It is likely that you are familiar with the widely publicized Hobby Lobby case that was decided this summer. What may not be as familiar are the implications for employers following the U.S. Supreme Court’s decision.

The ruling gave closely-held corporations like Hobby Lobby the green light to opt-out of providing comprehensive contraceptive coverage for its employees and families. Nonprofits, such as churches and religious hospitals, have always had an exemption from the new health care law, but Hobby Lobby turned the nation's attention to for-profit organizations.

Introduction to the Hobby Lobby decision

On June 30, 2014, in the case of Burwell v. Hobby Lobby, Inc., the U.S. Supreme Court ruled in a 5-4 decision that owners of closely held, for-profit corporations cannot be forced under the Affordable Care Act (the “ACA”) to provide their employees with certain kinds of contraceptives that offend their religious beliefs. With respect to these companies, the Court struck down the contraceptive mandate adopted by the U.S. Department of Health and Human Services (“HHS”). The Court’s decision was based on the protections offered under the federal Religious Freedom Restoration Act (“RFRA”), which prohibits the government from imposing a substantial burden on a person’s religious exercise unless it can show a compelling interest achieved by the least restrictive means.

Notably, the Hobby Lobby decision marks the first time that the Court recognized a for-profit corporation’s claim for protection of religious belief. To raise a claim under RFRA, “a person’s exercise of religion” must be affected. See 42 U.S.C. § 2000bb-1 (emphasis added). In reaching its decision, the Court interpreted the term person to include closely held corporations.

After determining that RFRA protection would apply to closely held corporations like Hobby Lobby, the Court proceeded to consider whether the HHS contraceptive mandate imposed a substantial burden on the company’s religious exercise, ultimately finding that it did because of the stiff penalties associated with non-compliance. The Court then concluded that, while the federal government had a compelling interest in requiring contraceptive coverage, the HHS contraceptive mandate was not the least restrictive means of achieving that interest, as evidenced by the existing accommodation for nonprofit employers with religious objections, which the Court highlighted as a less restrictive alternative. Under that alternative, the HHS funds the supply of contraceptives for employees of nonprofit organizations objecting to the HHS contraceptive mandate on religious grounds. The Court reasoned that the HHS could do likewise for for-profit employers with similar objections.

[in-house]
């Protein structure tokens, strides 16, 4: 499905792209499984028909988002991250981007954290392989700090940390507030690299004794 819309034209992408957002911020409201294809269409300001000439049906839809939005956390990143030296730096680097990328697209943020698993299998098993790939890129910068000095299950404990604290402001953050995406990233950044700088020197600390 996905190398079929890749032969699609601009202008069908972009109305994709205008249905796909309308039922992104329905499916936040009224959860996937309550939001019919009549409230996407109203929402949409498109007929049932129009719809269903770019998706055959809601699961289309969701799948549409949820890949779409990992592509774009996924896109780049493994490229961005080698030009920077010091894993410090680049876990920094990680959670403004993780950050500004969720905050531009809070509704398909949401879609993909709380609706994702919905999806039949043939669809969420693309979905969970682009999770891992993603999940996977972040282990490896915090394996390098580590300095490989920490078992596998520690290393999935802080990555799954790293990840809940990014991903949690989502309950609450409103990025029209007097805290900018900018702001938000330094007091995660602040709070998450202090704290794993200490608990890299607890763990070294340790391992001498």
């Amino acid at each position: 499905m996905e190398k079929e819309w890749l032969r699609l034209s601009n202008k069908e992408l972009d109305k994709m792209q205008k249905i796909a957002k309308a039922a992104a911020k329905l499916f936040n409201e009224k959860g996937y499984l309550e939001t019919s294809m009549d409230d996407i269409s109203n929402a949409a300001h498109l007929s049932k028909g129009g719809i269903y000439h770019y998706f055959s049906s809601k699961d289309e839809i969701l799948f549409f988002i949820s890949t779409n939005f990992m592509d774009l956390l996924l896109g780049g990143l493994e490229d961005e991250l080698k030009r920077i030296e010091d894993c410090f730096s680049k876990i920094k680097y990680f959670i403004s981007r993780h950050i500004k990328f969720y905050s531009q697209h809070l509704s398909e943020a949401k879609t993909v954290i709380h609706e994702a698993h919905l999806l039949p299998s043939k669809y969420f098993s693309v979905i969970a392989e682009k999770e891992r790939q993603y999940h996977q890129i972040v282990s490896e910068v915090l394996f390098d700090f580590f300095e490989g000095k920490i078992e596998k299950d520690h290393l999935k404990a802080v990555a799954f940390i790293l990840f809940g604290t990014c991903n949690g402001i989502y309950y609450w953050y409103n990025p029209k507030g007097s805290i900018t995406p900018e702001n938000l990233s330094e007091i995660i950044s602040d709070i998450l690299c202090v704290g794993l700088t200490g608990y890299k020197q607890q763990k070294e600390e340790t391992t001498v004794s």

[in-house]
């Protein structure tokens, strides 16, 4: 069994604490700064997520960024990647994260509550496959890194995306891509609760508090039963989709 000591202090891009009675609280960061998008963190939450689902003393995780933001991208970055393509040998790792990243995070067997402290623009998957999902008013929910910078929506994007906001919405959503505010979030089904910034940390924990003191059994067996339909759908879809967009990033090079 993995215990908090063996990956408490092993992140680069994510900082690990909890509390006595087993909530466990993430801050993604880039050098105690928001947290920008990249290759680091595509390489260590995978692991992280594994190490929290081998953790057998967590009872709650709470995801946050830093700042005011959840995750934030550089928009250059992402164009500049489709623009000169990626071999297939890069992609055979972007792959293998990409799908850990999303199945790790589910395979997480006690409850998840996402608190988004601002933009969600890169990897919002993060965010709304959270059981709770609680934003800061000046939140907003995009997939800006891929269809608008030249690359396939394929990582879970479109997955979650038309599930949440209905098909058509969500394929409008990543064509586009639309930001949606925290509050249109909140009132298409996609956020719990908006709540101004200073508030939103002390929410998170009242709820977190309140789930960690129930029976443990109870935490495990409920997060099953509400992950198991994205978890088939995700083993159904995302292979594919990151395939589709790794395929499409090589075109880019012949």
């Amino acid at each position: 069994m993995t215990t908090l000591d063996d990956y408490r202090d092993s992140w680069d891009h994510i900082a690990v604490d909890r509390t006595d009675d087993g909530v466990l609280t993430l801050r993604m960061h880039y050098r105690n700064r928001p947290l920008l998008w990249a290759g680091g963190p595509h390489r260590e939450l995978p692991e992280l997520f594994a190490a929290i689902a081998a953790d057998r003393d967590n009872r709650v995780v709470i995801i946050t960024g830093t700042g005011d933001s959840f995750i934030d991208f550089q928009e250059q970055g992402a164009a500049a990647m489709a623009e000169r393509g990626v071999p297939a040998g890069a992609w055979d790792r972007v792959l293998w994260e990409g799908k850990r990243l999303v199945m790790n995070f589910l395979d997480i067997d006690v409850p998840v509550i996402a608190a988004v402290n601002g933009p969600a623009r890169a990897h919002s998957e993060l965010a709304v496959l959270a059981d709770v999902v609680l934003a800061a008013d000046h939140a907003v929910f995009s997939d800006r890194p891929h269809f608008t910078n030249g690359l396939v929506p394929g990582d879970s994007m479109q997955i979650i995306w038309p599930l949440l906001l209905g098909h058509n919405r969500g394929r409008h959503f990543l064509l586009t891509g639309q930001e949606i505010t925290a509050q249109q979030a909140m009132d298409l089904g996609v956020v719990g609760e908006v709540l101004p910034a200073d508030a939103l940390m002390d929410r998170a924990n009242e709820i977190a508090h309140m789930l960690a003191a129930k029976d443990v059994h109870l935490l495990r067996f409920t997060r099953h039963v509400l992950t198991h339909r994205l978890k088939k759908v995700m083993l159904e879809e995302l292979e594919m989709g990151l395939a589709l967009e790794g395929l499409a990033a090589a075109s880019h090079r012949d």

By not being the least restrictive means for achieving the government’s compelling interest, the HHS contraceptive mandate failed under the strict scrutiny test required by RFRA. Accordingly, the Court’s decision in Hobby Lobby struck down the HHS contraceptive mandate as applied to closely held corporations with sincerely held religious objections to compliance.

Limitations of the Decision and Future Implications for Employers

Since its issuance, the Hobby Lobby decision has been erroneously characterized by some as a victory for religious freedom under the First Amendment. It is important to note that the First Amendment’s guarantee of free exercise of religion was not at issue in Hobby Lobby. Employers should understand that the Hobby Lobby decision in no way expands employers’ rights under the Free Exercise Clause, nor does it allow employers to advance their religious views in the workplace or impose their religious beliefs on their employees.

It is also important to note that the Court explicitly limits its holding to closely held corporations. Additionally, the Court warned employers that its decision was limited to the HHS contraceptive mandate and explained that it should not be understood to hold that an insurance-coverage mandate must necessarily fail if it conflicts with an employer’s religious beliefs, citing immunizations as an example.

Employers should understand that the decision does nothing to alter their obligations under Title VII to protect their employees from discrimination on all federally protected statuses, including religious identification. Furthermore, employers should understand that they may not assert religious identity or beliefs as a defense for violating other neutral, generally applicable statutes, as the Court in Hobby Lobby explicitly rejected that notion and emphasized that their decision provides no such shield. As before, employers should continue to exercise care in all hiring, firing, and other employment actions to avoid the appearance that their employment decisions are made on the prohibited status of religious identity, lest they find themselves sued for religious discrimination in violation of Title VII.